When we think of computers, we often think of the multitude of advantages—wide dissemination of knowledge with an access to virtually anything and everything, easier communication that makes even a difference of thousands a miles a difference of nanoseconds, a new array of entertainment that takes us away from the stresses of everyday life. Undeniably, computers have become the epitome of science and progress.
However, is it quite possible to say science progresses possibly faster than even the speed of light—so much that we lose our own sense of human identity? Can we say that computers are exceeding their rightful place as they encroach upon human boundaries? A recent article in Time Magazine, “2045: The Year Man Becomes Immortal,” actually considers this very eerie prospect in the idea of the Singularity, in which technological advances, superhuman artificial intelligence included, are dizzyingly fast, creating an unpredictable and unrecognizable future.
Of course, I agree with scientific progress. Certainly, it has offered us medical treatments and technological luxuries. The world of science that I’ve always dreamt of, however, was a realm in which needs and even pure curiosities were satisfied without violating the natural orders of the universe. If in addition, to mass information, computers were to be able to cultivate emotional capacities and abilities to resolve ethical dilemmas, could we properly classify them as a more perfect existence of ourselves? Would the world be genuinely better this way? Hardly. We still face the very unpredictability that predictability defines the Singularity. Artificial intelligence is still manmade. Computers are auxiliary to human functions—they cannot—rather should not—be made to become an equal part of or replace uniquely human qualities. The moral limits of scientific progress are still shrouded in fog and debate. Progress has yielded us longer lives, but it has also yielded bloodier wars as painful side effects. Thus, to even think we can surpass the molds of nature without any negative consequences is reckless.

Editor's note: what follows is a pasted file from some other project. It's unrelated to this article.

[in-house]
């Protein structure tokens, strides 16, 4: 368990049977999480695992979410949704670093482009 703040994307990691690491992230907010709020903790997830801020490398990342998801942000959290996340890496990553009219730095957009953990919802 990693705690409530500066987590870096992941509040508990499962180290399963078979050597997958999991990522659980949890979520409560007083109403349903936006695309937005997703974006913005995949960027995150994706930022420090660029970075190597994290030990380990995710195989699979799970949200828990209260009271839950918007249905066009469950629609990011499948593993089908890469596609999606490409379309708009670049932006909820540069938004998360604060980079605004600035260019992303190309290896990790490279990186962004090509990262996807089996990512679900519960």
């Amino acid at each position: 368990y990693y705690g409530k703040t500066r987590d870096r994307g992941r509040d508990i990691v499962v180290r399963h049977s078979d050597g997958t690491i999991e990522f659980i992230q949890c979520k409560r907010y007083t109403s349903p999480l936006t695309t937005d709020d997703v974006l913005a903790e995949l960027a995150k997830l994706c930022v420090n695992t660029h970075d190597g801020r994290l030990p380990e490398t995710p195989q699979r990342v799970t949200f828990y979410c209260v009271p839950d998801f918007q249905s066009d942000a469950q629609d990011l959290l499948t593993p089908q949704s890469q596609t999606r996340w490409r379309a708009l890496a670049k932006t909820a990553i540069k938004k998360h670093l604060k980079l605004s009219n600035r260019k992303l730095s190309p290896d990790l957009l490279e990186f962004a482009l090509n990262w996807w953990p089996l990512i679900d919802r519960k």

To learn more, read: http://www.time.com/time/health/article/0,8599,2048138,00.html.